On the second (public response) front, Pakistan is a state that is vulnerable at multiple points, most notably water. Abrogation of the Indus Water Treaty, an option sometimes talked about, none as eloquently as Brahma Chellaney. Starting to turn the tap off, literally, results in multiple pressure points on Pakistan. The tautological impact is a cascading effect on the economy of the Punjabi rural heartland. Importantly, this is not just the politico-economic centre of Pakistan, but also the primary recruitment pool for the Pak Army. The Punjabi peasant communities dominate the rank and file, and much of the officer corps as well.
Abrogation of IWT is not an optical military threat, hence doesn’t give a visible military objective (let alone justification) to the Pak Army to initiate military operations on. At the same time, it hits the Pak Army close to its home, quite literally. At the same time, it is a big bold initiative to signal a retaliation (for public consumption).
In a nutshell, it generates a public demonstration of India's intent, and the immediate ostensible challenge to be countered would be diplomatic (as Pakistan takes the matter to the international community).
That brings us to the last, but not the least, factor, of trying to bend the will of the Pakistani state. Here, past experiences are relevant, notably from arguably our most successful counter-insurgency campaign ever, in Punjab. Two tactical innovations from that campaign would be useful to recollect.
One, during the mid ‘80s, at the peak of the Khalistan insurgency, RAW set up a covert unit (CIT-X) dedicated to inflicting tit-for-tat damage in Pakistan. Written about in some detail by B Raman (including in his book, Kaoboys of RAW), the modus operandi was simple. For every terror incident in India, this unit would carry out retaliatory attacks in Lahore, Multan and Karachi. It increased the cost to the ISI significantly, and Pak support to the Khalistani groups gradually rolled down. According to Raman, it was a major factor in India’s success in crushing the Khalistan movement.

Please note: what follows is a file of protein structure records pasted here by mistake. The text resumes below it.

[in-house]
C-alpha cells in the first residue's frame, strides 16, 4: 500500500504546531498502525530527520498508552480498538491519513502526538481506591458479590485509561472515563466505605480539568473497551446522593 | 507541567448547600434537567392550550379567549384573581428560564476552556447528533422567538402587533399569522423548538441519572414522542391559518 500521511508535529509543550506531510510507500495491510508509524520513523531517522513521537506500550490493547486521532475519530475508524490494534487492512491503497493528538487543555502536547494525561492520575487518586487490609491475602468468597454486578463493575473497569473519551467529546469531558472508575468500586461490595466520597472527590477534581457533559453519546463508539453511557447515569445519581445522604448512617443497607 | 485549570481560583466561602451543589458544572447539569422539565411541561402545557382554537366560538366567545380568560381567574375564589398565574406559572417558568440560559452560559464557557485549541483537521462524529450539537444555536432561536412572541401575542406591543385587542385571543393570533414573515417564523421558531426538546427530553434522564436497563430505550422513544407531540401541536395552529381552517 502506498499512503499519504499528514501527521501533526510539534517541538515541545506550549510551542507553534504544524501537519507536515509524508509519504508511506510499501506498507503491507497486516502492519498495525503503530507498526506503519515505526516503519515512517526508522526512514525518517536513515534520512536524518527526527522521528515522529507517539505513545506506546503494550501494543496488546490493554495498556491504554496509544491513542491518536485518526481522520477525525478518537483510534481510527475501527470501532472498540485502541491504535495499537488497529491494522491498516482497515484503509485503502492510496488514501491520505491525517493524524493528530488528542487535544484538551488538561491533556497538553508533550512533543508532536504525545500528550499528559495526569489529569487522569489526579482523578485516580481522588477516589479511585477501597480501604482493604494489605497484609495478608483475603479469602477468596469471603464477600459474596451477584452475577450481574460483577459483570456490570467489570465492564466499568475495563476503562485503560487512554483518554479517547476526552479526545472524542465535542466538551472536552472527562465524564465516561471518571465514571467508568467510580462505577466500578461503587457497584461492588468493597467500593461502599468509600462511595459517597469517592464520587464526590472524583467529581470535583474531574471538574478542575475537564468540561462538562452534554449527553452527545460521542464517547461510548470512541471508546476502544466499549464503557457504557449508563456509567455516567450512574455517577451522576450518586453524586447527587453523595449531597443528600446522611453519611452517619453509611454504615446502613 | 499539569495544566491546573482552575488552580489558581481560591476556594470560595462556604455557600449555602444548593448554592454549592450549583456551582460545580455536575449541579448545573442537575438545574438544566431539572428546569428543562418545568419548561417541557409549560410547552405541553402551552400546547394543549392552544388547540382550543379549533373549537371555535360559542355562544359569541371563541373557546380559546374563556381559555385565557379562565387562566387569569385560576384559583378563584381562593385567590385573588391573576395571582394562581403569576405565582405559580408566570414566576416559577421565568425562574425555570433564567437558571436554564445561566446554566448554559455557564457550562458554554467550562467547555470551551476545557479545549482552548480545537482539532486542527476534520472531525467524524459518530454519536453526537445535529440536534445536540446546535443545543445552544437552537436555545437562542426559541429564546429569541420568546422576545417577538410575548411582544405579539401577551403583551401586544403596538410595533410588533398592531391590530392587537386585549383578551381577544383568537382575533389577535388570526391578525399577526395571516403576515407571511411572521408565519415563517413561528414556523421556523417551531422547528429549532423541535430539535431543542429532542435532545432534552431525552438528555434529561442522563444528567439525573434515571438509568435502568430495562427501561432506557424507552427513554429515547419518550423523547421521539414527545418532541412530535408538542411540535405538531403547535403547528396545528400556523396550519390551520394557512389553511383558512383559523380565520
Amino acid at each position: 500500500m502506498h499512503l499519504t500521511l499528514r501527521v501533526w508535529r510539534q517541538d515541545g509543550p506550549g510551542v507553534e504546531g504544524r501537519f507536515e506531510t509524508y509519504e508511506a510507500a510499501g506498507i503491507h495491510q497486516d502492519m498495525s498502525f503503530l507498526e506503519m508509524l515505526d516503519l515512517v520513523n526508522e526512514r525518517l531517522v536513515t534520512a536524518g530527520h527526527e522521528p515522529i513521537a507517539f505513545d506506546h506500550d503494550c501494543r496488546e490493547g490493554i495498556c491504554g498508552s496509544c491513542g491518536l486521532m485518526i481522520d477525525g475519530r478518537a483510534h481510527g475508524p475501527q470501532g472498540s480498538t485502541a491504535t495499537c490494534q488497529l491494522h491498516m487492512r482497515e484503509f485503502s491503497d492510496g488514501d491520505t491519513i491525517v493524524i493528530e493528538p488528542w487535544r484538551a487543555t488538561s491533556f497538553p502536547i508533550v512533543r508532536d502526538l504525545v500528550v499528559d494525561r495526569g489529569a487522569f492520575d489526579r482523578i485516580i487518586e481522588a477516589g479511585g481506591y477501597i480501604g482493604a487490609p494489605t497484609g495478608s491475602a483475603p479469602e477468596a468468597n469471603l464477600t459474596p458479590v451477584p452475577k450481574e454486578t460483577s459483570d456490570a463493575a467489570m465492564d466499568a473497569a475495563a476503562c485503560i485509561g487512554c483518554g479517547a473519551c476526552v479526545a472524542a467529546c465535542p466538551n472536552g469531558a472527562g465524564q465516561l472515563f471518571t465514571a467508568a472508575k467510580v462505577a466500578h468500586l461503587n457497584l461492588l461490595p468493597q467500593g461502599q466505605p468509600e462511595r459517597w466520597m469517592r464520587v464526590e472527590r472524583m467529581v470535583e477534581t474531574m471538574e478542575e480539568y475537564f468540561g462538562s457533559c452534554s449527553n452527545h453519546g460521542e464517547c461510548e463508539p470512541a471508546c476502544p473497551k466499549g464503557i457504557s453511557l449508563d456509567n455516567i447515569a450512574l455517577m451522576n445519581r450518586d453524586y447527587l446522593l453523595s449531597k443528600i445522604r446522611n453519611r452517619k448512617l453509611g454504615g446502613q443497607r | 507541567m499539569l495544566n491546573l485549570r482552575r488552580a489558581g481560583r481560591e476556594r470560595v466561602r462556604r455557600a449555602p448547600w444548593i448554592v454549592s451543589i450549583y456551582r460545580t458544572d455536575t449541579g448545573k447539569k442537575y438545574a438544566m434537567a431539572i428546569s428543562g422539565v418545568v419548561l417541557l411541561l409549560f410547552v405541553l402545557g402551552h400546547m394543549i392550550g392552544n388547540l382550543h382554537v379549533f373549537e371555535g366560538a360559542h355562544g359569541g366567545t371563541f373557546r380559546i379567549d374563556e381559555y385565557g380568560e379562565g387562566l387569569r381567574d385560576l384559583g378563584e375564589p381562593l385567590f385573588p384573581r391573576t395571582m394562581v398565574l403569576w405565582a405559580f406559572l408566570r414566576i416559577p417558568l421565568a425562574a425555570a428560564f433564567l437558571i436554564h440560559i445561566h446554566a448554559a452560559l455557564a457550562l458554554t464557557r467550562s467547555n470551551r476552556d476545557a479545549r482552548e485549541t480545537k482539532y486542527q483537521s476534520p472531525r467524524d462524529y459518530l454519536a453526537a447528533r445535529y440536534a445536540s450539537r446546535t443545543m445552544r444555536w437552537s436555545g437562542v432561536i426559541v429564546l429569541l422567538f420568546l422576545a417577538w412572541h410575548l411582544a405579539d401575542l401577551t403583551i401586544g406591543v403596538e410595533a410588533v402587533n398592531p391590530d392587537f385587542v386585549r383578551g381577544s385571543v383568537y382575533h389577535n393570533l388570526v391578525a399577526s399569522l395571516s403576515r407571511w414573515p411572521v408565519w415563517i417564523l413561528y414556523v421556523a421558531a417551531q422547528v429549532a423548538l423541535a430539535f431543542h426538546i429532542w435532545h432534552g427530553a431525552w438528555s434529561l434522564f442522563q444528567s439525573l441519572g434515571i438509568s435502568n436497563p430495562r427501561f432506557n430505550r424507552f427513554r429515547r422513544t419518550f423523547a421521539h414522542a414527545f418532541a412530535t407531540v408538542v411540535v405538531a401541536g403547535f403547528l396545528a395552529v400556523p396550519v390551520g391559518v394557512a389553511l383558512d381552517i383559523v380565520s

There are enormous possibilities of renewing this model. The key terror leaders, the likes of Hafiz Sayeed, are perhaps beyond the reach of India's current capabilities. However, individual Pak Army/ISI officers, and their personal properties/business interests are not. Pak Army as an institution, and officers personally, command vast commercial interests in Pakistan, as well as around the world in Dubai, UK and US. These are public, vulnerable and open to subversion.
Two, when KPS Gill took over the leadership of the Punjab Police, the biggest challenge for the force was the safety of the families of policemen, typically in the rural heartland. The force devised an ingenious counter - families of known, Pakistan-based Khalistani terrorists started getting picked up by the Police. It had an immediate, dramatic impact. Attacks on policemen's families stopped, and many of the terrorists came back to India to negotiate a deal with the government.
Can this model be examined with respect to key perpetrators of Islamist terror (and their supporters) based in Pakistan? Terror networks and Pak Army have large networks of friends, families and interests spread all over the world. If reaching them within Pakistan is an issue, reaching them outside Pakistan should not be as big a challenge?
In the medium term, given the nature of the Pakistani state, the only real motivation for members of the same to bend to India's wish will be when they are hurt at the personal level.
Net net, there is a lot that we can draw upon, from our own experiential kit of counter insurgency. Key would be use perhaps a little bit more imagination out of the confines of Group Think!